How to Restore Tooth Enamel

Over the last several months, we’ve talked a lot about gingivitis and how gum disease can affect your oral health. However, thus far we haven’t talked enough about the health of your actual teeth and how to protect or restore the enamel that coats them.

What is Tooth Enamel, Anyway?

Before we jump into how to repair any tooth enamel that you may have lost, let’s first talk about what tooth enamel is in the first place. Enamel is the hard, translucent outer covering of each tooth that covers the visible part of your tooth (the part that you can see above your gum line). It protects the rest of your tooth from normal wear and tear that you put your teeth through every day: eating, drinking, grinding or talking. The enamel also protects your teeth from extreme temperatures and chemicals.

Chips or cracks in the enamel can’t be repaired, and enamel is subject to erosion from acids. Drinking a lot of sugary sodas or fruit drinks, dry mouth syndromes, high sugar diets, acid reflux, some medications, poor oral hygiene, and even genetics can contribute to eroding your tooth enamel.

Can You Restore Tooth Enamel?

In truth, tooth enamel can’t really be restored – it can only be hardened and protected. Here are a few ways that you can protect and retain your enamel:

Avoid Sugary Drinks and Brush Your Teeth

The easiest way to start protecting your enamel from decay is to examine your diet and oral hygiene habits. Are there any places in your diet or routine where you could be healthier? Sugary drinks can promote acid production, but if you aren’t consistent with your oral hygiene, you could be letting the acid win even if you don’t drink much soda.

We’ve talked about plaque in depth before – the sticky, white mess that food particles turn into when they aren’t brushed away – so remember, this is the stuff that can turn into the acids that erode your enamel. Consistent brushing and flossing will help keep the plaque away, but also switching to a fluoride toothpaste and using a fluoride mouthwash can help strengthen and remineralization of your teeth.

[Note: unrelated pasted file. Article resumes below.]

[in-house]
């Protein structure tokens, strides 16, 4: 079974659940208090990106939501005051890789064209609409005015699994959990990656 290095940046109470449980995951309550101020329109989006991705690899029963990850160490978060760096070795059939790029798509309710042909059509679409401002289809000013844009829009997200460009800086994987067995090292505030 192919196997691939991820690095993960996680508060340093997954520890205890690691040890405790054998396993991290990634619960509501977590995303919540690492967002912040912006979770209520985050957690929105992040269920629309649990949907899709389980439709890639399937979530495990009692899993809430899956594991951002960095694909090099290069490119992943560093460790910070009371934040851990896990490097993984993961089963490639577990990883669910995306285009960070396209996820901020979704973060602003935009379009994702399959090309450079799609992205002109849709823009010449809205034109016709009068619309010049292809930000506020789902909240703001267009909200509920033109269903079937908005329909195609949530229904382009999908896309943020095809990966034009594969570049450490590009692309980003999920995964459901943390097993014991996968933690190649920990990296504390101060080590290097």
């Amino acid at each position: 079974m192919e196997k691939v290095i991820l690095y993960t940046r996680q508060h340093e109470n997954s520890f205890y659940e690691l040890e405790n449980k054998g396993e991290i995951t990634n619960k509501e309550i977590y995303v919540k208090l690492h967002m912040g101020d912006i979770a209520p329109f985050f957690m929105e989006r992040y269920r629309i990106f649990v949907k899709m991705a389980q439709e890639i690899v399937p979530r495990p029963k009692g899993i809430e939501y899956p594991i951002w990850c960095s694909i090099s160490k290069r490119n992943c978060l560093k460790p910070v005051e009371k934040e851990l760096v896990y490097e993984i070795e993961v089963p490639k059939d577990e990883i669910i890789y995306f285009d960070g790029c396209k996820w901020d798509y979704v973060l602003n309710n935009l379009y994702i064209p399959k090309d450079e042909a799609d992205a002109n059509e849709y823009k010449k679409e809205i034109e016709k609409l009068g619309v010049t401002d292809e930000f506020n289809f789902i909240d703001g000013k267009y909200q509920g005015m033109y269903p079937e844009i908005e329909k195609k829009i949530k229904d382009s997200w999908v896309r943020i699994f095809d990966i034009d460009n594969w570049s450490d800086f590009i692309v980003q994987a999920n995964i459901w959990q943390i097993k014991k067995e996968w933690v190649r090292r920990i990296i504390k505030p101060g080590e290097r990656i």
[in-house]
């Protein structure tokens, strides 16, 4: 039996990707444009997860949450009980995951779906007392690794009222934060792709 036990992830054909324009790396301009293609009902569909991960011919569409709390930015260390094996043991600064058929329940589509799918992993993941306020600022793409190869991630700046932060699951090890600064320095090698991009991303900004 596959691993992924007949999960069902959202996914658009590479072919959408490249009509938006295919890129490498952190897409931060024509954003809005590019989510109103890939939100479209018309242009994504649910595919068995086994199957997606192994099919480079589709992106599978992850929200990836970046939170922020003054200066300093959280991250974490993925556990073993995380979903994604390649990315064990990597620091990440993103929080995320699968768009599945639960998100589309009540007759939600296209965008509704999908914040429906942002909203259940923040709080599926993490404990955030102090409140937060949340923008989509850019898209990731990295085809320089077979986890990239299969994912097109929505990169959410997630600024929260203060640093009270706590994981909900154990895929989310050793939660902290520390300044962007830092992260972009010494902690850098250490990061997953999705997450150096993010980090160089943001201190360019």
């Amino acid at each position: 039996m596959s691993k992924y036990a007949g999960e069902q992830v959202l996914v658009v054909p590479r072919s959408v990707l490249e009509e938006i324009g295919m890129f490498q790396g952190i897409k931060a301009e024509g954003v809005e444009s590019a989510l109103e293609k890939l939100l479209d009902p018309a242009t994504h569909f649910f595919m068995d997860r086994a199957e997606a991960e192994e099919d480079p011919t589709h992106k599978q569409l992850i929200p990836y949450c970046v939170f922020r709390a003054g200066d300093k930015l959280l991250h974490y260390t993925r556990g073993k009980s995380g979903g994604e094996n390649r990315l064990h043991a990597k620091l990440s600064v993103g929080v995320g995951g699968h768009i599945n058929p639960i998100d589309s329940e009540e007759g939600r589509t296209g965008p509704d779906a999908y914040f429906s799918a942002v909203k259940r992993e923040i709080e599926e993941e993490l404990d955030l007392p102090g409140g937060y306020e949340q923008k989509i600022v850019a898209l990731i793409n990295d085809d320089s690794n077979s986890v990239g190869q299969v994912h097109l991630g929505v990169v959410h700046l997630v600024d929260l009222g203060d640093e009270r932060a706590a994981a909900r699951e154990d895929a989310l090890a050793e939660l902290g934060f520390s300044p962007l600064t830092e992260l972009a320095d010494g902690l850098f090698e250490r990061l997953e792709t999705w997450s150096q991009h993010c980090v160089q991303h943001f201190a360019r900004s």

Use Tap Water Over Bottle Water

Using tap water over bottled water isn’t just good for the environment, it’s good for your teeth too. Many water municipalities add fluoride to the water supply, helping to strengthen the communites’ teeth and decrease tooth decay. Drinking more tap water helps introduce more fluoride to your teeth.

Take Vitamins

Supplementing a healthy diet with the right vitamins can help strengthen and remineralize your teeth naturally. A Vitamin D supplement in your diet can dramatically help you protect and strengthen your enamel, as well as consuming healthy fats like cultured butter and coconut oil.

Chew Gum

Recent studies have shown that chewing sugar-free gum can actually help your teeth. In addition to having a scrubbing or brushing effect, sugarless gum promotes saliva production, one of the leading methods to prevent tooth decay. Try chewing Xylitol gum to help refresh your mouth after eating.

Talk to Your Fuquay Varina Dentist

For more serious measures, you can talk to your doctor about fluoride treatments to help strengthen and remineralize your teeth. In certain cases, your doctor may prescribe a fluoride gel for your teeth for use at home.

In cases of severe tooth decay, more dramatic measures might be taken by your Fuquay Varina dentist. Crowns, veneers, fillings, and sealants can be long-term solutions to tooth decay and erosion problems. Your dentist will help you may an informed decision about what options would work best for your teeth.

Contact Hamby Family Dental Center today with questions about tooth decay

If you’re looking for more information about enamel erosion or would like to speak to a Fuquay Varina dentist more about fluoride treatments, contact Hamby Family Dental Center today. Call us at 919-552-2431 or request an appointment.